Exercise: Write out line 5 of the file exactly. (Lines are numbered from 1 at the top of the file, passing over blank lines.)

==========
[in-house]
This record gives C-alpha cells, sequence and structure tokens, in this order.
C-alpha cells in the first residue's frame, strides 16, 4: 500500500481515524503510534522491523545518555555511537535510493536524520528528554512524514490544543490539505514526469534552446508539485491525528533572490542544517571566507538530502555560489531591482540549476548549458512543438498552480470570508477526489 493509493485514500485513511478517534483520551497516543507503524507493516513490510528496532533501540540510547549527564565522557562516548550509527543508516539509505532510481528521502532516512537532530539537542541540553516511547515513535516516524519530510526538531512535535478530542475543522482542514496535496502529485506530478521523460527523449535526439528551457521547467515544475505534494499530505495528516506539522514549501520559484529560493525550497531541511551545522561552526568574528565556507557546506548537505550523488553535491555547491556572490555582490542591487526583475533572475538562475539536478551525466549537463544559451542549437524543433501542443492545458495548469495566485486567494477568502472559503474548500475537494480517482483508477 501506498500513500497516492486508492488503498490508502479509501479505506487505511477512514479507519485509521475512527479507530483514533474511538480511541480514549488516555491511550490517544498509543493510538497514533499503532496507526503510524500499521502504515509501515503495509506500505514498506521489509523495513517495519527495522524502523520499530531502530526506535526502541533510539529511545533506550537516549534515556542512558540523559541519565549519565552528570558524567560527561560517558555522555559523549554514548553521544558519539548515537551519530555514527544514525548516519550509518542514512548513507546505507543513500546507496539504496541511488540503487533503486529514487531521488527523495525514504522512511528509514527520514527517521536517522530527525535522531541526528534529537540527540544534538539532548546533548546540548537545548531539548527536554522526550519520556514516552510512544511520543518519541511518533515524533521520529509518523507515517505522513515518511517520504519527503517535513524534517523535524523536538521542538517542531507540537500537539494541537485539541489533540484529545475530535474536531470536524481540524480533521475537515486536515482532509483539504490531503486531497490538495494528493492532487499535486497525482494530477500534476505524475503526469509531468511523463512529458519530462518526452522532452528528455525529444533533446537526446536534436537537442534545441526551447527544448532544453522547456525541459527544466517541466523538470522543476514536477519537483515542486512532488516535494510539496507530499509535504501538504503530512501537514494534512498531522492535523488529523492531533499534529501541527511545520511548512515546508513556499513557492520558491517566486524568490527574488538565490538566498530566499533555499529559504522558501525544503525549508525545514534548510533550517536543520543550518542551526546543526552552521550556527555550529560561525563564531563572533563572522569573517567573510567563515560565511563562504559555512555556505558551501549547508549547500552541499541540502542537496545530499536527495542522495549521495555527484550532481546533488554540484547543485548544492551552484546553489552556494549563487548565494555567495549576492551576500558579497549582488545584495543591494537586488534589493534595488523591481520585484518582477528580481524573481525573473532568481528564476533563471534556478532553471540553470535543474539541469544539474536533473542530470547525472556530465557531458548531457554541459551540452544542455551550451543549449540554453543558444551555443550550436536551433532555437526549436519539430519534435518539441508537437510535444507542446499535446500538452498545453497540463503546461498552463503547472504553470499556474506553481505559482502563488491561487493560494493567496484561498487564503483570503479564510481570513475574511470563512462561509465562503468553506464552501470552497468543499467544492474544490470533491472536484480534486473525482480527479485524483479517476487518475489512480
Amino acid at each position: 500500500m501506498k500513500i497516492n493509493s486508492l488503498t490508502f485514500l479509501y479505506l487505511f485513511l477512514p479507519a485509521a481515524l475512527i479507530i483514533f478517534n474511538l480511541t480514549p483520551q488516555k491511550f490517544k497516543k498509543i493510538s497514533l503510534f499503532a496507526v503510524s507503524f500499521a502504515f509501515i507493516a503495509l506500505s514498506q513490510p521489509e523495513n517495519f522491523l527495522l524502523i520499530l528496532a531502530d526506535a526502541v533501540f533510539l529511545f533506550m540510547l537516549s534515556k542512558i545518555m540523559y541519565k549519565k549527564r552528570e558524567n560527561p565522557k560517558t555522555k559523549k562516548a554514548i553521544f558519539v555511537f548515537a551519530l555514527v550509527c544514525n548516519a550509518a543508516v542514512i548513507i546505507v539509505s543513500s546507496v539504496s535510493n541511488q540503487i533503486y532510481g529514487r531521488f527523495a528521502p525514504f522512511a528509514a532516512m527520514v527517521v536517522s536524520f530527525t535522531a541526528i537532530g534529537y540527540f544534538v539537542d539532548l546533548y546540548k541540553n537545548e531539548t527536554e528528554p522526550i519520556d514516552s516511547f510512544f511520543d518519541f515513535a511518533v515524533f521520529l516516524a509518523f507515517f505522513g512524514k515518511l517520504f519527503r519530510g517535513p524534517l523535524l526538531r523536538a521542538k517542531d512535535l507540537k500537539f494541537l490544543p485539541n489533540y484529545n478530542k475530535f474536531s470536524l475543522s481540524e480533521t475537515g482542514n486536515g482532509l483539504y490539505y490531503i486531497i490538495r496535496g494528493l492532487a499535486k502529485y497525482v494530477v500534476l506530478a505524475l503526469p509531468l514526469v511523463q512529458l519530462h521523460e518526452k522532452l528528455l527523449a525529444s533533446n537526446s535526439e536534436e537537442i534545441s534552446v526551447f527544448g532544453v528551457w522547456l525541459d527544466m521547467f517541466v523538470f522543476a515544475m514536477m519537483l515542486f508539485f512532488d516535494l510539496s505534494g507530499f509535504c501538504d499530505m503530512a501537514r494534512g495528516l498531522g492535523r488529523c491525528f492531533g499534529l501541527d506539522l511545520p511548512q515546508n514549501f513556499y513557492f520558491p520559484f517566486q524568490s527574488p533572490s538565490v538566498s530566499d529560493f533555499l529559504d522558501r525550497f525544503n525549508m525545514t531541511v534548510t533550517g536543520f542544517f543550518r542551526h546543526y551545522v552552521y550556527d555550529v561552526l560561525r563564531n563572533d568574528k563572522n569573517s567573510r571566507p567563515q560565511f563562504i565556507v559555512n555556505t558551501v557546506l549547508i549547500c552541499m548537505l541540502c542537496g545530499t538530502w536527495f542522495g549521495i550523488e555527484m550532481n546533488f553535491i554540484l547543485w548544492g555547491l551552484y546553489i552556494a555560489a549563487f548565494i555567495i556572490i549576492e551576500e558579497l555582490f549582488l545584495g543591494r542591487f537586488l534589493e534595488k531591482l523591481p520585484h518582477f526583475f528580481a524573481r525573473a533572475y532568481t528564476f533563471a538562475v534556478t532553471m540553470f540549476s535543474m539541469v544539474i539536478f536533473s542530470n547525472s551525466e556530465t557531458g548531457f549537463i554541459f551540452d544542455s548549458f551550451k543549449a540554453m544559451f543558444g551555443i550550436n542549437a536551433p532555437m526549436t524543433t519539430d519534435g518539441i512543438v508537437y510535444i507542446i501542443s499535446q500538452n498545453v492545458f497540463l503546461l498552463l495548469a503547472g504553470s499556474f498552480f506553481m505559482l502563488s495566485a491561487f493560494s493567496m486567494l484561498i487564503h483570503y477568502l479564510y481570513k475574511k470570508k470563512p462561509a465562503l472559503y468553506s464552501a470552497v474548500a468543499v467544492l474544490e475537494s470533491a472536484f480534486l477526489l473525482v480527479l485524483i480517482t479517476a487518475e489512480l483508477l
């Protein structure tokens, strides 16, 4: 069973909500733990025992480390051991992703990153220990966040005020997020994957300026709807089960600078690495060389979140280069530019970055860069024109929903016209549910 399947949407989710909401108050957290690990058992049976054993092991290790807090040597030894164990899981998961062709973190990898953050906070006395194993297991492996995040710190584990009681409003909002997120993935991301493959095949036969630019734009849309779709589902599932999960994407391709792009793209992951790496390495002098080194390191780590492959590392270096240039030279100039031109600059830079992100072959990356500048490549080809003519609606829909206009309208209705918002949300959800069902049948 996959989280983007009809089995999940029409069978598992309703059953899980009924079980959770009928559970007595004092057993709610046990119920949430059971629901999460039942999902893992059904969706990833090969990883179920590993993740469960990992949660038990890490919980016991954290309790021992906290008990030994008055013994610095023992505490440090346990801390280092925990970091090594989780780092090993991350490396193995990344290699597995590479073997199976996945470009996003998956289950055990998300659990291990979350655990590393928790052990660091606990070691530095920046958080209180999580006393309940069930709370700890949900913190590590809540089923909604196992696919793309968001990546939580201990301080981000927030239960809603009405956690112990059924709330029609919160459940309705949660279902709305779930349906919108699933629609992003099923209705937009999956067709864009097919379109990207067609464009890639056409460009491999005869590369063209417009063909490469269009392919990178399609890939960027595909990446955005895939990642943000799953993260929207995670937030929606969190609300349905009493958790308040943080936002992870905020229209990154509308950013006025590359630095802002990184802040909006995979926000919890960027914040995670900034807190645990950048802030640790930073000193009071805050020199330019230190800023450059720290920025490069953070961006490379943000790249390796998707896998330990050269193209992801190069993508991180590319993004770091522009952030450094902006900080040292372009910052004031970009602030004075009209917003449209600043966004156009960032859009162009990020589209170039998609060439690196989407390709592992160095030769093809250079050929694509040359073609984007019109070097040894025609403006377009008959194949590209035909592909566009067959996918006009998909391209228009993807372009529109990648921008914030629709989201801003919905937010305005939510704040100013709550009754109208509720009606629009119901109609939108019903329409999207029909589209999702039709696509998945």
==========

């Protein structure tokens, strides 16, 4: 069973909500733990025992480390051991992703990153220990966040005020997020994957300026709807089960600078690495060389979140280069530019970055860069024109929903016209549910 399947949407989710909401108050957290690990058992049976054993092991290790807090040597030894164990899981998961062709973190990898953050906070006395194993297991492996995040710190584990009681409003909002997120993935991301493959095949036969630019734009849309779709589902599932999960994407391709792009793209992951790496390495002098080194390191780590492959590392270096240039030279100039031109600059830079992100072959990356500048490549080809003519609606829909206009309208209705918002949300959800069902049948 996959989280983007009809089995999940029409069978598992309703059953899980009924079980959770009928559970007595004092057993709610046990119920949430059971629901999460039942999902893992059904969706990833090969990883179920590993993740469960990992949660038990890490919980016991954290309790021992906290008990030994008055013994610095023992505490440090346990801390280092925990970091090594989780780092090993991350490396193995990344290699597995590479073997199976996945470009996003998956289950055990998300659990291990979350655990590393928790052990660091606990070691530095920046958080209180999580006393309940069930709370700890949900913190590590809540089923909604196992696919793309968001990546939580201990301080981000927030239960809603009405956690112990059924709330029609919160459940309705949660279902709305779930349906919108699933629609992003099923209705937009999956067709864009097919379109990207067609464009890639056409460009491999005869590369063209417009063909490469269009392919990178399609890939960027595909990446955005895939990642943000799953993260929207995670937030929606969190609300349905009493958790308040943080936002992870905020229209990154509308950013006025590359630095802002990184802040909006995979926000919890960027914040995670900034807190645990950048802030640790930073000193009071805050020199330019230190800023450059720290920025490069953070961006490379943000790249390796998707896998330990050269193209992801190069993508991180590319993004770091522009952030450094902006900080040292372009910052004031970009602030004075009209917003449209600043966004156009960032859009162009990020589209170039998609060439690196989407390709592992160095030769093809250079050929694509040359073609984007019109070097040894025609403006377009008959194949590209035909592909566009067959996918006009998909391209228009993807372009529109990648921008914030629709989201801003919905937010305005939510704040100013709550009754109208509720009606629009119901109609939108019903329409999207029909589209999702039709696509998945």